Aching Memories

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“Listen to the people who love you. Believe that they are worth living for even when you don’t believe it. Seek out the memories depression takes away and project them into the future. Be brave; be strong; take your pills. Exercise because it’s good for you even if every step weighs a thousand pounds. Eat when food itself disgusts you. Reason with yourself when you have lost your reason.”
― Andrew Solomon, The Noonday Demon: An Atlas of Depression

Memories, good, the bad, and the ugly.  Some you want to keep forever for they remind of a time gone past that was warm, comforting, and full of love.

Then there are those memories you wish there was a way to erase, no totally delete them from the cobwebs in your mind.  These are times that I would never want to experience again, or anyone for that matter to experience.  I will call them my aching memories.

It is when I am depressed that these memories seem to float to the top of my thoughts.  I try as I might, but, just cannot stop them from haunting me.  I wake up with them, they are there when I have too much free time, and are there when I close my eyes at night.

Oh, there is medications that can suppress them for a period of time, but are there when the medication wanes.

So, all I have left is too try to raise those good memories and hope they give relief to my “aching memories”.

 

5 thoughts on “Aching Memories

  1. I believe the “aching memories” will always be there. Something I’ve been trying lately is whenever one of those jump at me I fight it back with a good memory. It has helped me realize that I really do have a lot of good memories and the “aching” ones are usually on repeat or shuffling through the same ones constantly. So I’m trying to replace them with the good. In the last week I have been able to get enough oomf to get out of the house and go out in public (yuck!) and socialize with people (only once and only for about an hour but it still counts). I have a hard time counting doctor appointments and picking my kids up as an “outing” lol. With practice I think it might help significantly with my depression which lately has been getting triggered by those bad memories.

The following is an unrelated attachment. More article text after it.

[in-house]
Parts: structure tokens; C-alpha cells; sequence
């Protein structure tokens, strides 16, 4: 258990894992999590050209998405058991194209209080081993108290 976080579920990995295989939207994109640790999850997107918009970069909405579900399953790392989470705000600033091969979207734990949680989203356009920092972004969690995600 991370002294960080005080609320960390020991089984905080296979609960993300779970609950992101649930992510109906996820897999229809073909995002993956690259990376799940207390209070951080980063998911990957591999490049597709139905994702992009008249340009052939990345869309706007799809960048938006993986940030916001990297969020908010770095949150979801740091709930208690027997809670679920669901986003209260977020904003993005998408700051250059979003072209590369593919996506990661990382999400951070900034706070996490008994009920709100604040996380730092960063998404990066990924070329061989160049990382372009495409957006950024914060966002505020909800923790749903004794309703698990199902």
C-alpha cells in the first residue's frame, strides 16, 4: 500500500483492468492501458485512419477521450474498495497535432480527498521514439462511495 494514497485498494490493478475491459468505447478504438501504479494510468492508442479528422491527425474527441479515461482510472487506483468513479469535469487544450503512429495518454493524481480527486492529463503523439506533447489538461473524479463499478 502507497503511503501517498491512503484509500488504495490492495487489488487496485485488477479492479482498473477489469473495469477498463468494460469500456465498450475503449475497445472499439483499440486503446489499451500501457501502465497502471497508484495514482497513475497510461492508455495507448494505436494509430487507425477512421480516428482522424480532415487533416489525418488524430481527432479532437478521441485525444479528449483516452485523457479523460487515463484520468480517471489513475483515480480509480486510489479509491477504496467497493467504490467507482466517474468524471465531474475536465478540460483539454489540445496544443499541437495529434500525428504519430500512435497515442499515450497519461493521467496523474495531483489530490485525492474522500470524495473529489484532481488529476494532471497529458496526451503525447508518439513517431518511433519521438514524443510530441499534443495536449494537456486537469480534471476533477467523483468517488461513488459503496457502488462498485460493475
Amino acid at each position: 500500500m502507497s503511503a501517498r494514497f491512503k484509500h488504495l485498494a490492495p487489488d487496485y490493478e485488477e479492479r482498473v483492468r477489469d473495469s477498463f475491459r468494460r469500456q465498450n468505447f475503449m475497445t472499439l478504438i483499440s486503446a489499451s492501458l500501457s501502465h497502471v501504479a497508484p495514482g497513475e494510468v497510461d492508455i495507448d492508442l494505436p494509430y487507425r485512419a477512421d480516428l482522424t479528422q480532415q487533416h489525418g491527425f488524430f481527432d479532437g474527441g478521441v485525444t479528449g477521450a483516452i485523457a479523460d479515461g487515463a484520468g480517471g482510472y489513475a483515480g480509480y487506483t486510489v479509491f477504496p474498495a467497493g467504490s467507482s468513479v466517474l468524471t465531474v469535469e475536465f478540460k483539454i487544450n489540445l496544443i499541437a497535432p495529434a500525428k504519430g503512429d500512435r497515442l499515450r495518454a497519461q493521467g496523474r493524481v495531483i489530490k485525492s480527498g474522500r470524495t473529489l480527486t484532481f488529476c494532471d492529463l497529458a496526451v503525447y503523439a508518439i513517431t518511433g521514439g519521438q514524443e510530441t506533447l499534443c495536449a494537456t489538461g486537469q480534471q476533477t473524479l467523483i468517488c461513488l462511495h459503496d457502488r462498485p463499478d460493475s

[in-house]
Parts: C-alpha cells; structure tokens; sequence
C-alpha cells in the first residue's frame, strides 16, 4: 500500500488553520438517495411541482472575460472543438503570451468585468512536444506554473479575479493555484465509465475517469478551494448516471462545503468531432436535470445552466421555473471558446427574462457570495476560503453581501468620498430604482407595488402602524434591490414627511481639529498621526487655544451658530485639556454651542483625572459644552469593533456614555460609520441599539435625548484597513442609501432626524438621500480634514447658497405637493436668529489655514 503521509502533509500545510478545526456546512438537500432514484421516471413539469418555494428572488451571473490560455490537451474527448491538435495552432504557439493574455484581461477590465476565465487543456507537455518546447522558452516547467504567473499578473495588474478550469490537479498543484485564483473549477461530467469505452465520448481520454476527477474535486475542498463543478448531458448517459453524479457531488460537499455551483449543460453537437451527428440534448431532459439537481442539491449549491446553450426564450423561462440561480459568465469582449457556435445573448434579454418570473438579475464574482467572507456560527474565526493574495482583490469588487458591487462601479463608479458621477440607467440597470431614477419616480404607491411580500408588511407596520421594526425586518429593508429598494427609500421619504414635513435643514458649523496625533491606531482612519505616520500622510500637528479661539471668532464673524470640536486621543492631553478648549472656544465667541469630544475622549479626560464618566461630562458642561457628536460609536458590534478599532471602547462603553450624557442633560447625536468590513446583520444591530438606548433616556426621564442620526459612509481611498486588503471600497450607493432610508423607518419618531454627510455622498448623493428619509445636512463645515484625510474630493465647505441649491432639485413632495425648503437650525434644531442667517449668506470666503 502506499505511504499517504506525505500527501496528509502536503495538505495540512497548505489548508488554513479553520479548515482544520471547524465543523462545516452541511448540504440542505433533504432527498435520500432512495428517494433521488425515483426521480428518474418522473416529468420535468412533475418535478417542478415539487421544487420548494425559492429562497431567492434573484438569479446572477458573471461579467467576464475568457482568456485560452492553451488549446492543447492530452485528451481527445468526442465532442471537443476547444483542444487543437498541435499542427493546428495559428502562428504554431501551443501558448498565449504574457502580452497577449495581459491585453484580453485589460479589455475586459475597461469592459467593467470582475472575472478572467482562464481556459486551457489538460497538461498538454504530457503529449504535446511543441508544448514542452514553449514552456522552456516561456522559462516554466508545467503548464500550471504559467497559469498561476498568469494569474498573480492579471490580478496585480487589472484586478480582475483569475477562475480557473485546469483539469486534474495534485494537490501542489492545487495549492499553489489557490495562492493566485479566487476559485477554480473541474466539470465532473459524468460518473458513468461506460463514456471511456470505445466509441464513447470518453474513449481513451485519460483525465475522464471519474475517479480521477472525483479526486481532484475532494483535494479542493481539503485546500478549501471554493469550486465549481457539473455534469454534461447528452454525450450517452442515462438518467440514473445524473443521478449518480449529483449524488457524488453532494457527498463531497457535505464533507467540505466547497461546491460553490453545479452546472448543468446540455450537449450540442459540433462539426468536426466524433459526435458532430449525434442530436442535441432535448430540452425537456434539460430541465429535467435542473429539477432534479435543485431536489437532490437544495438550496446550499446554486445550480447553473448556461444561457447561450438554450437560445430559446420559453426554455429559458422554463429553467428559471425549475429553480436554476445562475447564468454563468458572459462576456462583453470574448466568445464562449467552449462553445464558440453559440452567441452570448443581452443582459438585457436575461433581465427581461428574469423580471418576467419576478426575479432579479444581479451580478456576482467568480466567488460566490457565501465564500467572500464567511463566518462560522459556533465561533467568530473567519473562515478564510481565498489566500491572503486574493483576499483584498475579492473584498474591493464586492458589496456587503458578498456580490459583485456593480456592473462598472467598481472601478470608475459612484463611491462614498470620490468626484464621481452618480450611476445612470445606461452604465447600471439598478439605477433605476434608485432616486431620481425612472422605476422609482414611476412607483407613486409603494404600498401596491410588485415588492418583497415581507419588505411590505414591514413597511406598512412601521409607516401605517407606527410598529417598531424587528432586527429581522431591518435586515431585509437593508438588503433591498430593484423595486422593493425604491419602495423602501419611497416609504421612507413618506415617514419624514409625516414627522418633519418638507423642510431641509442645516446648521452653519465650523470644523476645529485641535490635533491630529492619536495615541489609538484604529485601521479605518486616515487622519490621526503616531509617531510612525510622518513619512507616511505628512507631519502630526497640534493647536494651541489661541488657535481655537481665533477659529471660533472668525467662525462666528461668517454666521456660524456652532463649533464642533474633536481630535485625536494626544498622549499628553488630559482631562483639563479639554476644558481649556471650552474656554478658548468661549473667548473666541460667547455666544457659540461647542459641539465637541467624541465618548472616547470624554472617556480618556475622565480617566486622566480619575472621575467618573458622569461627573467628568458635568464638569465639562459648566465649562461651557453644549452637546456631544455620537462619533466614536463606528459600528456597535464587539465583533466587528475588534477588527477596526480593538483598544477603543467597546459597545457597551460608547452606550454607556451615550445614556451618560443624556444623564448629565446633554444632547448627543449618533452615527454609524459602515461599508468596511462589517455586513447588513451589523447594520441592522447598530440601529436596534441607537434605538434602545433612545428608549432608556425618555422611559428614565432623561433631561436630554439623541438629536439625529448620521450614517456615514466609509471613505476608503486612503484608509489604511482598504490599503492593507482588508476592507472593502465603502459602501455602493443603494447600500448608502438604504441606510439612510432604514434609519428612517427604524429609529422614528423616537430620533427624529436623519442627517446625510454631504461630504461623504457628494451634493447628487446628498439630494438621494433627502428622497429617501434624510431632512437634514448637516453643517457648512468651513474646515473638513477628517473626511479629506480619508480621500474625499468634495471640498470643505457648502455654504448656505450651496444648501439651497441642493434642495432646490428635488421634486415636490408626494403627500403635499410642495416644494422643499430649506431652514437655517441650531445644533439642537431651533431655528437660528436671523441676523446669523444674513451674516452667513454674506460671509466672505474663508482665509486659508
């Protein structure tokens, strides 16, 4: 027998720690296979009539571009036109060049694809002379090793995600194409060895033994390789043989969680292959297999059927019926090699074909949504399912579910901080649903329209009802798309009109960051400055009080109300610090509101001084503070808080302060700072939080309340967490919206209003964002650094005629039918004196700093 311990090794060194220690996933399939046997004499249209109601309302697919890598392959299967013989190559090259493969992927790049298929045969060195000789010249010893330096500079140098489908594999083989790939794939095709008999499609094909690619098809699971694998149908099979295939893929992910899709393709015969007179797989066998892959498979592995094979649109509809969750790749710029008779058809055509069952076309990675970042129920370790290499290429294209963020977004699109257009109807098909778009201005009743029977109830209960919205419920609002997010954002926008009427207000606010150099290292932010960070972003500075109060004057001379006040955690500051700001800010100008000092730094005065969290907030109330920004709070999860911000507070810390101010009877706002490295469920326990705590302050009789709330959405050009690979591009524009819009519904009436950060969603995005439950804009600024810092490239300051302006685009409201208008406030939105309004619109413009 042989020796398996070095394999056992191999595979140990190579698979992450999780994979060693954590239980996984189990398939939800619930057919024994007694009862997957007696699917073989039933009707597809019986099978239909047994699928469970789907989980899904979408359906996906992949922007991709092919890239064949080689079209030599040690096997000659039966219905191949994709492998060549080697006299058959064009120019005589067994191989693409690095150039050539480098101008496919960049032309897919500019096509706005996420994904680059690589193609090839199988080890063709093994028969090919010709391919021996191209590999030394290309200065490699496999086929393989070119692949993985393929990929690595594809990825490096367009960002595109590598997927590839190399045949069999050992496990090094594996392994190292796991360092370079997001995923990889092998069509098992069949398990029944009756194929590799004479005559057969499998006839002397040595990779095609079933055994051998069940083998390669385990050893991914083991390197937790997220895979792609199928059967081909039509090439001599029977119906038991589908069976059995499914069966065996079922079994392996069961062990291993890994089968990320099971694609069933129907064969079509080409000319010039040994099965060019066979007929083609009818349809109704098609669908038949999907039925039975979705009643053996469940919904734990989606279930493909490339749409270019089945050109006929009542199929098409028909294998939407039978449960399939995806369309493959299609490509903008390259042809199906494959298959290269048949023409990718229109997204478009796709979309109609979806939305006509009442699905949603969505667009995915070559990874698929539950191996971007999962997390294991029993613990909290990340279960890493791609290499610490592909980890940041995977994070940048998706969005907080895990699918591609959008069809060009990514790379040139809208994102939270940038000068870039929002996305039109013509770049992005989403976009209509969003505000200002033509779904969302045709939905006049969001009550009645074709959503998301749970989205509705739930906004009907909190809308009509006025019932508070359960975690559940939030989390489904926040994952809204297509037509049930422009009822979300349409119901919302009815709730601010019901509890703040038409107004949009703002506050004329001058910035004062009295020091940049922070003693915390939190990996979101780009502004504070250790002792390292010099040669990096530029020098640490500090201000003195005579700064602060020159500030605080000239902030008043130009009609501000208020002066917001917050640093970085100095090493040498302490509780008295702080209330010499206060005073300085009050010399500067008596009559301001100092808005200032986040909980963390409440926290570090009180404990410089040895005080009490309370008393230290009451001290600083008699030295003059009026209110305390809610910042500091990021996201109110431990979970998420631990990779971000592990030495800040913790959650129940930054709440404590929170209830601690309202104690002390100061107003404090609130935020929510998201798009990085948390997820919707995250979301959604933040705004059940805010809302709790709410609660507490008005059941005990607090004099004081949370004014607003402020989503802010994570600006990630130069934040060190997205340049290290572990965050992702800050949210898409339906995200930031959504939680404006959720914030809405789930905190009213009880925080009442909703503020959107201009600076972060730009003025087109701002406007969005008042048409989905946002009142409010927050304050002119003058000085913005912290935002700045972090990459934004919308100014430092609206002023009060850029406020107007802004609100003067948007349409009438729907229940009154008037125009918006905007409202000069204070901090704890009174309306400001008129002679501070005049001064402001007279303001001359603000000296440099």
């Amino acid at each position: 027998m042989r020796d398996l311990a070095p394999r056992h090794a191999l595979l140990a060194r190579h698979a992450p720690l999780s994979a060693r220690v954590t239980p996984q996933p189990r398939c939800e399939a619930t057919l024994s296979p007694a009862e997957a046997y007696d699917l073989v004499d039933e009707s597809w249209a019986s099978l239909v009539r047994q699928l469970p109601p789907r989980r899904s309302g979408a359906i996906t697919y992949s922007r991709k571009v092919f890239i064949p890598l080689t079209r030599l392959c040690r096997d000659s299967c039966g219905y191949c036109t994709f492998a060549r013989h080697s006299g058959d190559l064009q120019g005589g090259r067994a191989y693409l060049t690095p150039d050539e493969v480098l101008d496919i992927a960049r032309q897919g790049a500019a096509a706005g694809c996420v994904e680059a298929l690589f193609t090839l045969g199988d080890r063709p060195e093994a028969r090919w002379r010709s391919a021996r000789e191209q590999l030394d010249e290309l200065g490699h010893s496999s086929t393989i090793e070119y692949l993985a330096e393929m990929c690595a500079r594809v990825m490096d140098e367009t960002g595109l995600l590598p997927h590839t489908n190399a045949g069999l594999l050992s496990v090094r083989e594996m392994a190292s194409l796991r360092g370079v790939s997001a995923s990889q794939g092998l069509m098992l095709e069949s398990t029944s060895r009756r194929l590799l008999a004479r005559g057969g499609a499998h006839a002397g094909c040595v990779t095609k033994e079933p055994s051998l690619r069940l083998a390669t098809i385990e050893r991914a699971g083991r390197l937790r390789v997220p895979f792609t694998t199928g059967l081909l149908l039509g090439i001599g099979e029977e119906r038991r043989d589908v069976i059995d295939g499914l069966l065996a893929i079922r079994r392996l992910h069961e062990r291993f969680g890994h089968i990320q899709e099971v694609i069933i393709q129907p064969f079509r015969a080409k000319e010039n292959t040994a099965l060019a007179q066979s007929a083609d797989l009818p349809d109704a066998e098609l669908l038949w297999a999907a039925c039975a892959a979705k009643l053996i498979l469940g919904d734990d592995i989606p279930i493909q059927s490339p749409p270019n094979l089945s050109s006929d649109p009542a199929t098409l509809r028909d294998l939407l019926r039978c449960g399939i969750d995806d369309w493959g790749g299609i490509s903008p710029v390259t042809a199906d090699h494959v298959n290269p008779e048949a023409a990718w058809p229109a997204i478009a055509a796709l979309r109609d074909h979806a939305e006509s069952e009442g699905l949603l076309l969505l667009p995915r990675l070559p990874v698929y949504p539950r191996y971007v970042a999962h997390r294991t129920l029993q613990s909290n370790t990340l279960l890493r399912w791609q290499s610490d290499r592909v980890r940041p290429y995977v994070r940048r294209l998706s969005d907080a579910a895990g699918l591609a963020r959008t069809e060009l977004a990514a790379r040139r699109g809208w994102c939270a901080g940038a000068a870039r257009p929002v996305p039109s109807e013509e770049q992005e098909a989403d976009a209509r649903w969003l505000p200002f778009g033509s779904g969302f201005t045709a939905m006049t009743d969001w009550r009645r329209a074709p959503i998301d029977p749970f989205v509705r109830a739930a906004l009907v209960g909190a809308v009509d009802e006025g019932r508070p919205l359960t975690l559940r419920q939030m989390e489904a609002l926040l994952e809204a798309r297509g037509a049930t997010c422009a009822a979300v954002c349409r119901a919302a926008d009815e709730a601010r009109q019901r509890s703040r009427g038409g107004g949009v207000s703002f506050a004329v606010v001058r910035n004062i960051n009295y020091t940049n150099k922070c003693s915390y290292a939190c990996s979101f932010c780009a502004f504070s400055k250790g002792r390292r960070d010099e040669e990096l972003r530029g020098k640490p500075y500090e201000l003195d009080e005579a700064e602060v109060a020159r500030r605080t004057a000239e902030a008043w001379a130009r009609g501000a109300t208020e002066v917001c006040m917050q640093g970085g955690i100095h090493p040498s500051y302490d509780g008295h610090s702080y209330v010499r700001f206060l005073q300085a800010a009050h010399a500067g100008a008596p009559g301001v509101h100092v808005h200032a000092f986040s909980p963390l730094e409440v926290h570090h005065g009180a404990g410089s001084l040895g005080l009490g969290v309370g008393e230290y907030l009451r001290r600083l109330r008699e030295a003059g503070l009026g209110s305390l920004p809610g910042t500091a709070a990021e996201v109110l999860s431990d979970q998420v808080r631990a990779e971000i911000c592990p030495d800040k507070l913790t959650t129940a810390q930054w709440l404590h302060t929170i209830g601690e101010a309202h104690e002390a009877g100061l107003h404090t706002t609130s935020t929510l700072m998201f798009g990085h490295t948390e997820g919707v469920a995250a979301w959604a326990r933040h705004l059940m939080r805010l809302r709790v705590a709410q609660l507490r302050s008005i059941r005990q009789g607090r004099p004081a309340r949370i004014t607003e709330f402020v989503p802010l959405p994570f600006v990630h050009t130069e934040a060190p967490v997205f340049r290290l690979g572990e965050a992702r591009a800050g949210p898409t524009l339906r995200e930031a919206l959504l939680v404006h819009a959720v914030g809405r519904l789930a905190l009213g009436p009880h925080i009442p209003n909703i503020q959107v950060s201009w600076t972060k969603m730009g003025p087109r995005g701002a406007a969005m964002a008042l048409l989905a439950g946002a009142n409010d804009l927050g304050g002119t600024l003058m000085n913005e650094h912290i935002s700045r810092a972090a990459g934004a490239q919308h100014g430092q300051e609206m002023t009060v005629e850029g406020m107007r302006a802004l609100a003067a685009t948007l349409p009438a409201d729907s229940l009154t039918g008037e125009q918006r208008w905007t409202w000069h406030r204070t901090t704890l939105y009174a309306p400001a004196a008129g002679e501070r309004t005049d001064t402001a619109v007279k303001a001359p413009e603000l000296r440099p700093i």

Good luck!

    Liked by 1 person

    1. Thanks Angie!
      I have learned that sometimes I cannot see a positive when in a down cycle.
      I am so glad to have people like you willing to share your thoughts on others posts.
      I have learned so much, much more yet to go, but the WordPress community is a valuable tool for me.

      Liked by 1 person

  2. Yes there are bad memories that can suck the life right out of a person. It’s hard to remember the good memories when your self confidence and self worth wanes. It’s easy to remember all the negative toxic things others have said about you. It’s also easy to remember all the times you failed or lost it…and said or did things to hurt yourself or others.

    I remember a time when my son was very depressed. There was nothing I could do or say to remind him he did have a future that was worth living. Eventually he climbed out of his depression and then entered a manic phase.

    Being labelled someone with a mental illness played a big part in my son’s depression and I think his manic phase too. Wanting to succeed and wanting love and admiration from his family, friends and colleagues were so elusive in our then dysfunctional family.

    So I think Andrew Solomon’s advice is helpful. I’d also suggest you and your readers invest in a copy of Gary Chapman’s The 5 Love Languages. You might be surprised to learn, many people do things or buy things for others or spend time with others and when they do…they are telling them how much they really do love them. If you are a person who needs words of affirmation to feel loved and the people around you do not give you the words of affirmation that you need …or criticizes you…wow…that could throw you into a real big depression.

    …and by the way, I think by maintaining this blog and putting yourself out there…you are doing a big service to others who suffer with mental illness. You are showing others how much you care about them and inviting them into a community where they can open up and share their coping strategies and triggers. That is commendable.

    Liked by 1 person

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